Noah was two and a half years old, and I was days away from delivering my second little tiny, Milly. I sat in my arm chair and watched the case worker from Early Intervention kneel down next to Noah, asking him to hand her the baby doll she had given him, mere moments before. Noah was ignoring her, focusing his attention on the hands of the baby doll. They were molded shut, and he was lightly stroking them, as if to try and open them. She finally took the doll away, which caused a mini tantrum. Noah was easily consoled, and they went back to their task at hand (which, at this point, I was certain had to be ‘find ways to make your child have a tantrum’). Next, she showed Noah a box of blocks, then dumped them all out. She asked Noah to pick them up and put them back in the box. He looked up at her, wordlessly staring her straight in the eye, refusing to touch those darn blocks.
“Mrs. Rodenhizer, your son has scored “severely delayed” in all areas. We feel it is a strong likelihood that Noah has autism spectrum disorder. Where he falls on the spectrum will remain unseen until he is a bit older.”
At least this is how I think her words went. I basically stopped hearing words after “scored severely delayed in all areas”. I asked questions. They answered them. I nodded. I wrote things down. They started stressing the importance of early intervention– getting him into therapy as soon as possible. Finally, I asked the one question that I really wanted to answer to.
“Why?”, I asked. “Why does he need services?”
“Because his behavior is unusual. The goal of these services is to ensure that Noah can change his unusual behavior to fit in with a traditional school environment.”
Oh. I see. I see why. Because he is “unusual”.
Fast forward a couple of years and several hours of speech services later, Noah was a thriving five year old boy. We were walking home from his preschool, which was just a block away from our apartment on the Navy Base in Japan, and I had a million thoughts racing through my mind. My husband, Jeff, had just received an offer that would move us from Japan to Jacksonville, Florida. But what were we going to do about school for Noah? He had been with the same group of kids in his preschool for two years now. His teachers knew him. They called him unique, not unusual. While he still had a hard time talking, he had made improvements in leaps and bounds. I was terrified that Noah would end up in a school with a teacher who didn’t ‘see’ him. Who called his behavior unusual.
I never wanted to change his behavior. What they saw as a problem, I saw as a blessing.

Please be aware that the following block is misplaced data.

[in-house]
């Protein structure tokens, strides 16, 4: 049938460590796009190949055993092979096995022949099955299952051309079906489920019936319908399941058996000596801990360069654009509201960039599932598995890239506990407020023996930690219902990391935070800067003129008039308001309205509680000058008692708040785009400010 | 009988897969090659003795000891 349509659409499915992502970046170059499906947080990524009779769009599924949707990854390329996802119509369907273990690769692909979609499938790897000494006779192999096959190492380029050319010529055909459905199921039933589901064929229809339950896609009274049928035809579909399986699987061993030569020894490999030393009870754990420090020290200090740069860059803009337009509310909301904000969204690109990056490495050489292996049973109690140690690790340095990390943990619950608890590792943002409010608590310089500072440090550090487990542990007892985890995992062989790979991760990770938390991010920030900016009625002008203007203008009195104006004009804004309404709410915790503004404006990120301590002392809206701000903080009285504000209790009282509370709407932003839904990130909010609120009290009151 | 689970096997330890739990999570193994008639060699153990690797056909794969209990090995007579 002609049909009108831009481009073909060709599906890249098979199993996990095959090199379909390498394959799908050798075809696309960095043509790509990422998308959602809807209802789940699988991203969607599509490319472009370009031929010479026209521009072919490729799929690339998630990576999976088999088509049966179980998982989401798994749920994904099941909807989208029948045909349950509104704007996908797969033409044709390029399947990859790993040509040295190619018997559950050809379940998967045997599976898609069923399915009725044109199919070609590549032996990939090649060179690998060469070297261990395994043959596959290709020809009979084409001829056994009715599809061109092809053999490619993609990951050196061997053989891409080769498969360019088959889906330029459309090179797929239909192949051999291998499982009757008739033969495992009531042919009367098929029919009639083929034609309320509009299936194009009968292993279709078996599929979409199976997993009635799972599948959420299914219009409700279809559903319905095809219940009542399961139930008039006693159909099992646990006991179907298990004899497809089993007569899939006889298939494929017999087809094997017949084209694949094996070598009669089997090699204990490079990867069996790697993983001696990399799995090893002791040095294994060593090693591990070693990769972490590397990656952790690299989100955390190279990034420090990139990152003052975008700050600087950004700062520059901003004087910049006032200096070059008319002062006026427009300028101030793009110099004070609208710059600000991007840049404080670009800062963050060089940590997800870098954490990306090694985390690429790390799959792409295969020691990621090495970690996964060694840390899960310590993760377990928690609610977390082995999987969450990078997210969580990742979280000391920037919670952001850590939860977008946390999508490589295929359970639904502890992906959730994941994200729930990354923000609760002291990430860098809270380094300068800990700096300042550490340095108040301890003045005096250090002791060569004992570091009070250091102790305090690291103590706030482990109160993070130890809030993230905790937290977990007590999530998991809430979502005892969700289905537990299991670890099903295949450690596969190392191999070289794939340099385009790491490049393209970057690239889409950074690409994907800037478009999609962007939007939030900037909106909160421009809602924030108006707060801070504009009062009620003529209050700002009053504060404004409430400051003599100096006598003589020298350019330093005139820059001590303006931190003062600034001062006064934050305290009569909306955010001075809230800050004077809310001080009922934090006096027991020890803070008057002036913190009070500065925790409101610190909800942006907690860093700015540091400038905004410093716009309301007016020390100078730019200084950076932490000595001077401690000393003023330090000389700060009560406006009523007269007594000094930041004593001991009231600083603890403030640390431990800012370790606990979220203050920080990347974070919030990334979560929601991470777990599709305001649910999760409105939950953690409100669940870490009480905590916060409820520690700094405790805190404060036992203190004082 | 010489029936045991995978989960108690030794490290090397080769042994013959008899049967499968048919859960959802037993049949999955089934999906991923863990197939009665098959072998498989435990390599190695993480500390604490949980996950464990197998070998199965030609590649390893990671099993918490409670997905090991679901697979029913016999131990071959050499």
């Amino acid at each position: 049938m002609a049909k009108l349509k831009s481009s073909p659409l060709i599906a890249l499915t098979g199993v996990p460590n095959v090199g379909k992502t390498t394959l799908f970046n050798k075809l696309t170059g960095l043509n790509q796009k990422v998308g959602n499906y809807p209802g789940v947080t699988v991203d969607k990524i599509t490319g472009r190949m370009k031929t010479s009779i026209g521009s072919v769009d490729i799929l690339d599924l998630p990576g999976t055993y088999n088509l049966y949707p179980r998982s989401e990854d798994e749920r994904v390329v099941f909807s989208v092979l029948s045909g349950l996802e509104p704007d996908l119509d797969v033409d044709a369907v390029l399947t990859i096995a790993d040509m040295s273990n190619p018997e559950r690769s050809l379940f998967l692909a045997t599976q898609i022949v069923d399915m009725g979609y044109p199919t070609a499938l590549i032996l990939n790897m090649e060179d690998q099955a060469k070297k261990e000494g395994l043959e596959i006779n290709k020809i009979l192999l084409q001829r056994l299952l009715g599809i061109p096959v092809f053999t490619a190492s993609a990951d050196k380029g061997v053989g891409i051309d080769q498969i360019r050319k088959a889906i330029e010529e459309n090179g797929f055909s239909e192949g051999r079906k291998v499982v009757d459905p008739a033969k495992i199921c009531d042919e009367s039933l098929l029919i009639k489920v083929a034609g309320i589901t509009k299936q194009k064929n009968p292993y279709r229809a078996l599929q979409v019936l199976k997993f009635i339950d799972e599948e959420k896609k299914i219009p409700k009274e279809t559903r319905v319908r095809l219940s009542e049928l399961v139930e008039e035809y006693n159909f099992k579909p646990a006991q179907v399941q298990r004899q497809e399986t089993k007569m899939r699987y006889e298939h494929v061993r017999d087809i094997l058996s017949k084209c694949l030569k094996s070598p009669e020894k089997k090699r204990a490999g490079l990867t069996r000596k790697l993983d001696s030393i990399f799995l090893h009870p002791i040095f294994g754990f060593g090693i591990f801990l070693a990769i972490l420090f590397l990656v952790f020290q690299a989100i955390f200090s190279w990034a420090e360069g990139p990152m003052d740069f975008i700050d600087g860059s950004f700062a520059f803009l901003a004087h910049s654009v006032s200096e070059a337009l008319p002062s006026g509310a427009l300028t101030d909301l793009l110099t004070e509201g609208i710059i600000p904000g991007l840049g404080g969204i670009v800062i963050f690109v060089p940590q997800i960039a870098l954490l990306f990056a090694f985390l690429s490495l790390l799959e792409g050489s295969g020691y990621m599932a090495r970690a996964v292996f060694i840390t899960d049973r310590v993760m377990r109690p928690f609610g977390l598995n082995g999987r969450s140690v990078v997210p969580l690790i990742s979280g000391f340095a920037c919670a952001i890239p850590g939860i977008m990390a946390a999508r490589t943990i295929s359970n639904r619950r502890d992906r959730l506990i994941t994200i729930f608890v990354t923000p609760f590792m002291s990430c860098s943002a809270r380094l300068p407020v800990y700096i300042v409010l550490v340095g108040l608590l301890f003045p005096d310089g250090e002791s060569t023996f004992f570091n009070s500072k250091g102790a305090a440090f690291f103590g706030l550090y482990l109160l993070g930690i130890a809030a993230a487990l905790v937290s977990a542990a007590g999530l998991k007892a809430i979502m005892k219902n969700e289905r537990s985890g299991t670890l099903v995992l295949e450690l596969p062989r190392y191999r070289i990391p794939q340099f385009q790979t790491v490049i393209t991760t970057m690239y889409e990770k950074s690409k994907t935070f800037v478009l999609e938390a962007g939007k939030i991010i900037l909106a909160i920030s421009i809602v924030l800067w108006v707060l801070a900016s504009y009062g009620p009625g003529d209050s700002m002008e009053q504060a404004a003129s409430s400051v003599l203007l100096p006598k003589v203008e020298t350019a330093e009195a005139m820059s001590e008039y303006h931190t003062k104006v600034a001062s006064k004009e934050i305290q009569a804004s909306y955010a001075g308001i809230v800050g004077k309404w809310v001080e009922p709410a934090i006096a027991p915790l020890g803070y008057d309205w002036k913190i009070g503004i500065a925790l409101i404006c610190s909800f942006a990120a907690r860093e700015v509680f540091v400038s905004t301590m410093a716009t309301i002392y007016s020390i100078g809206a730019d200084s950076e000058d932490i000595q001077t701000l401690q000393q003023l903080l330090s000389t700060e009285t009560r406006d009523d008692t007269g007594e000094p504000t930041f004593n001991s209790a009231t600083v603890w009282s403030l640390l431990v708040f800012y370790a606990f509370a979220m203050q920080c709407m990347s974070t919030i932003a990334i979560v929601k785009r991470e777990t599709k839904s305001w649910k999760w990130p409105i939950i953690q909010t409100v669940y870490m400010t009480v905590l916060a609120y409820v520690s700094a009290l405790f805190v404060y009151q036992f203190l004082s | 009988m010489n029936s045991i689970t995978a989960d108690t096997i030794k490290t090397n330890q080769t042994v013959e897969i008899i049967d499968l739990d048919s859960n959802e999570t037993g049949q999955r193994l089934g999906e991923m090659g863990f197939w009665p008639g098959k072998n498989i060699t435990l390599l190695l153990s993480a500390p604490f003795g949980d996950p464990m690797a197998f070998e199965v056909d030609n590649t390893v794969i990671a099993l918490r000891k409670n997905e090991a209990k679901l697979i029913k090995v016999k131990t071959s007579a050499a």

I was determined to find a school that saw each and every child as a blessing, no matter where they were in their development. Determination lead me to Google. And Google lead me to this book:
I devoured this book, and with each turn of the page I became more and more convinced that Waldorf education was tailor-made for my Noah. I could write a whole series of blog posts about what Waldorf IS, but I will let the fine folks from whywaldorfworks.org break it down to its simplest form for all of our sakes:
Developed by Rudolf Steiner in 1919, Waldorf Education is based on an understanding of human development that addresses the needs of the growing child. Waldorf teachers strive to transform education into an art that educates the whole child—the heart and the hands, as well as the head.
When you enter a Waldorf school, the first thing you may notice is the care given to the building. The walls are usually painted in lively colors and are adorned with student artwork. Evidence of student activity is everywhere to be found and every desk holds a uniquely created main lesson book.
Another first impression may be the enthusiasm and commitment of the teachers you meet. These teachers are interested in the students as individuals. They are interested in the questions:
- How do we establish within each child his or her own high level of academic excellence?
- How do we call forth enthusiasm for learning and work, a healthy self-awareness, interest and concern for fellow human beings, and a respect for the world?
- How can we help pupils find meaning in their lives?
Teachers in Waldorf schools are dedicated to generating an inner enthusiasm for learning within every child. They achieve this in a variety of ways. Even seemingly dry and academic subjects are presented in a pictorial and dynamic manner. This eliminates the need for competitive testing, academic placement, and behaviorist rewards to motivate learning. It allows motivation to arise from within and helps engender the capacity for joyful lifelong learning.
The Waldorf curriculum is broad and comprehensive, structured to respond to the three developmental phases of childhood: from birth to approximately 6 or 7 years, from 7 to 14 years and from 14 to 18 years. Rudolf Steiner stressed to teachers that the best way to provide meaningful support for the child is to comprehend these phases fully and to bring “age appropriate” content to the children that nourishes healthy growth.
The mental shift from ‘this is where you need to be, developmentally’ to ‘this is where you are, developmentally’ is empowering. To allow my child’s natural gifts to evolve organically as opposed to forcefully. To see him as a whole child, and not just the parts. This is why I chose Waldorf.
And Waldorf has become so much more than the way I want to educate my children. So much of the philosophy has integrated into our family’s culture; the way we live our day to day and how we interact with one another and the world.
Discovering Waldorf education was such a gift to me and my family. It transformed our lives and, more importantly, started paving the path of my son’s educational journey with love, excitement and confidence. That’s something all kids deserve.